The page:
JACKSONVILLE — Patty Desens wanted to shake the men in uniform standing in her living room. She wanted to tell them no, you're wrong. Instead, she pushed past them and out onto the back deck, where she clutched the railing and screamed her son's name, over and over.
The casket, like so many others, traveled from Iraq to an airport in Dover, Del. From there it was sent to a military cemetery in North Carolina that holds generations of Marines from nearby Camp Lejeune.
Soldiers folded the American flag and handed it to Desens. It was July 1, 2004, and they buried her son in the rain, under a row of Carolina pines.
Two months later, his platoon sergeant steered his car toward a suburban Jacksonville neighborhood of concrete driveways and clipped green lawns.
Sgt. 1st Class Chad Stephens didn't know his young gunner's mother slept next to her child's photograph, or that in the funeral home, she had asked for a shot of Absolut and insisted on wiping off the makeup that obscured her son's battle bruises.
He knew only that, on a temporary home leave, he felt duty-bound to make this drive. No one told him to visit the family.
But he had promised to bring everyone home.
Stephens stepped out of his car and into the yard. A woman walked over.
Who are you? she demanded.
I'm Sergeant Stephens.
She eyed him. Good, she said. I've got some questions for you.
She walked the platoon sergeant into the garage, around the pool table where Spc. Daniel A. Desens Jr. used to hang out with his Army buddies. The whole family was there: dad, older sister, a niece born a few weeks after Danny's death. He would have been an uncle.
They sat Stephens in the circle, in a plastic chair. Someone laid baby Kalie in Stephens' arms.
Patty Desens asked her questions.
What did he look like?
Stephens didn't want to do this. It had been he, not she, who had leaned into the turret amid the explosions in Baqubah, Iraq, had reached down to grasp his young gunner, realizing as he lifted that part of the soldier's body would be left behind.
"Ma'am," Stephens said, "you don't want to know."
She hadn't been in combat, and for hundreds of thousands of U.S. troops who have fought in Iraq, it is nearly impossible to explain its truth, even to someone who has felt the impact of war so personally.
Don't you lie to me, Patty said. I felt his body.
Stephens was quiet several moments. Then he told her. He told her everything.
"Ma'am, he had this part gone." Stephens touched the front of his left thigh and pelvis.
"And he had this hole." Stephens touched his stomach.
"And this hole." Stephens touched his chest.
And when she asked how Danny might look had he lived, whether he would have ever been normal again, Stephens told her what he thought might be the most difficult thing a leader could say to a grieving mother.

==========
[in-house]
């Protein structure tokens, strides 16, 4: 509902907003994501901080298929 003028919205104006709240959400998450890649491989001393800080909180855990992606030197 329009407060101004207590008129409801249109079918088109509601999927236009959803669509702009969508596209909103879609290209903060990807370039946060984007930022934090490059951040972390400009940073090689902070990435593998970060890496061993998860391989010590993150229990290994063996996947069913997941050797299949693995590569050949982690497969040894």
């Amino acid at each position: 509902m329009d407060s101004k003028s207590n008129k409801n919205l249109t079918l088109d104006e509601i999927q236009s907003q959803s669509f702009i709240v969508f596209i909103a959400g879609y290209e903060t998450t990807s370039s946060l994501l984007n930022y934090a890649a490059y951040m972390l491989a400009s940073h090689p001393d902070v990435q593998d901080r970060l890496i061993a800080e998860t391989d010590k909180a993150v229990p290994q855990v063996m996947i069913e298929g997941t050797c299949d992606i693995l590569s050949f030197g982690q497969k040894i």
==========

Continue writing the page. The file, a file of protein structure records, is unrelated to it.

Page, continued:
"Ma'am," he said, "I don't know how to tell you this, but your son is in a better place."
These weren't the last of her questions. In the years that followed, she would come back to him again and again with phone calls and visits and e-mail. Each time, he thought of how, during training before the deployment and in the desert, he had told Desens and everyone else: If you get into trouble, I will come get you.
But after that first visit in Jacksonville, Stephens flew back to Iraq and the war zone, and Patty Desens returned to her grief.
A born sergeant
Looking at Stephens, it's hard to tell where the Army ends and the man begins.
He loves being in the National Guard, feels that he was born for the Army. He loves the structure, the camaraderie, the feeling of competence that comes with getting things done.
He joined the National Guard at 17. He went active duty, qualified as Airborne and was about to attend the Army's elite Ranger school when Iraq invaded Kuwait in 1990. He served eight months in Desert Storm.
Shortly after he returned, his mother died. Then he got pushed out when the Army cut its budget.
Stephens hadn't finished with the military, though. He joined the National Guard again and became a full-time readiness noncommissioned officer, wearing his uniform every day, pushing paper at the armory in between training.
In 2003, he got his own platoon in Jacksonville, about two hours from his home in Ahoskie. A lieutenant, Matthew Vross, a UNC-Chapel Hill graduate, was the top commissioned officer. But Stephens was the sarge. He was one of the men, enlisted. They related to him.
He laughed at the antics of the young kids in the platoon, guys who had grown up and joined the armed forces together, tossing back beer at every opportunity.
Desens and his best friend got drunk at night and busted into Stephens' room singing. They dangled chemlights from their shorts and danced in the dark.
"They were crazy," Stephens recalled, shaking his head.
On patrol in Iraq, one of his soldiers would duck into a building and lose communication. Stephens would sit inside his Bradley, waiting, hoping to God this kid was making good decisions in there. Sometimes, losing patience, Stephens would grab his medic, hop out and go hunting for the soldier.
The platoon returned from Iraq in early 2005.